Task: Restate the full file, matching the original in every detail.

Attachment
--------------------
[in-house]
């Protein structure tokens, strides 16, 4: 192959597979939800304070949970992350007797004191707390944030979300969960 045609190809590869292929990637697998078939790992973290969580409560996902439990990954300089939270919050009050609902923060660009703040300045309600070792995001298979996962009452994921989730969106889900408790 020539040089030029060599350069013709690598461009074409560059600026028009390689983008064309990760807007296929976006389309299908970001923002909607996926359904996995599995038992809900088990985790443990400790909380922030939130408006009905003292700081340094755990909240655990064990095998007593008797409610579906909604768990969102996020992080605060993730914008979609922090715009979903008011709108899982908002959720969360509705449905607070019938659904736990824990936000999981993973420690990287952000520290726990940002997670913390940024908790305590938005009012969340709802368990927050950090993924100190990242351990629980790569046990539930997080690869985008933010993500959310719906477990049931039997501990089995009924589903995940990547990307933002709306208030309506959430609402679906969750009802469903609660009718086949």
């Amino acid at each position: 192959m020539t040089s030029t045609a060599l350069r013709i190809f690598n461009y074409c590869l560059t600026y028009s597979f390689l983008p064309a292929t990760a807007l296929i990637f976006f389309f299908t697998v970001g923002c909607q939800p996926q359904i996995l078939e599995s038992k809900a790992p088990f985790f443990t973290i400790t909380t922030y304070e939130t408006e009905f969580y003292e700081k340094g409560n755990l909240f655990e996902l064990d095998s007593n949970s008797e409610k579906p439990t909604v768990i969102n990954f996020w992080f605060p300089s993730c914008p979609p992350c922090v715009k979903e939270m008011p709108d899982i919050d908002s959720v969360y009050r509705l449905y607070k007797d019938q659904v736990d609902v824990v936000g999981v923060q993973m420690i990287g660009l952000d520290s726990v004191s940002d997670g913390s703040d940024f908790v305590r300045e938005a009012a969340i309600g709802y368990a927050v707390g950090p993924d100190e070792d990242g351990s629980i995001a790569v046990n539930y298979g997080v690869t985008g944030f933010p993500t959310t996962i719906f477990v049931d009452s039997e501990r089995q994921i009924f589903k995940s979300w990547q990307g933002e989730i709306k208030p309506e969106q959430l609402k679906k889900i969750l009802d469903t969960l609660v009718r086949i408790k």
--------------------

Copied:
[in-house]
């Protein structure tokens, strides 16, 4: 192959597979939800304070949970992350007797004191707390944030979300969960 045609190809590869292929990637697998078939790992973290969580409560996902439990990954300089939270919050009050609902923060660009703040300045309600070792995001298979996962009452994921989730969106889900408790 020539040089030029060599350069013709690598461009074409560059600026028009390689983008064309990760807007296929976006389309299908970001923002909607996926359904996995599995038992809900088990985790443990400790909380922030939130408006009905003292700081340094755990909240655990064990095998007593008797409610579906909604768990969102996020992080605060993730914008979609922090715009979903008011709108899982908002959720969360509705449905607070019938659904736990824990936000999981993973420690990287952000520290726990940002997670913390940024908790305590938005009012969340709802368990927050950090993924100190990242351990629980790569046990539930997080690869985008933010993500959310719906477990049931039997501990089995009924589903995940990547990307933002709306208030309506959430609402679906969750009802469903609660009718086949």
């Amino acid at each position: 192959m020539t040089s030029t045609a060599l350069r013709i190809f690598n461009y074409c590869l560059t600026y028009s597979f390689l983008p064309a292929t990760a807007l296929i990637f976006f389309f299908t697998v970001g923002c909607q939800p996926q359904i996995l078939e599995s038992k809900a790992p088990f985790f443990t973290i400790t909380t922030y304070e939130t408006e009905f969580y003292e700081k340094g409560n755990l909240f655990e996902l064990d095998s007593n949970s008797e409610k579906p439990t909604v768990i969102n990954f996020w992080f605060p300089s993730c914008p979609p992350c922090v715009k979903e939270m008011p709108d899982i919050d908002s959720v969360y009050r509705l449905y607070k007797d019938q659904v736990d609902v824990v936000g999981v923060q993973m420690i990287g660009l952000d520290s726990v004191s940002d997670g913390s703040d940024f908790v305590r300045e938005a009012a969340i309600g709802y368990a927050v707390g950090p993924d100190e070792d990242g351990s629980i995001a790569v046990n539930y298979g997080v690869t985008g944030f933010p993500t959310t996962i719906f477990v049931d009452s039997e501990r089995q994921i009924f589903k995940s979300w990547q990307g933002e989730i709306k208030p309506e969106q959430l609402k679906k889900i969750l009802d469903t969960l609660v009718r086949i408790k």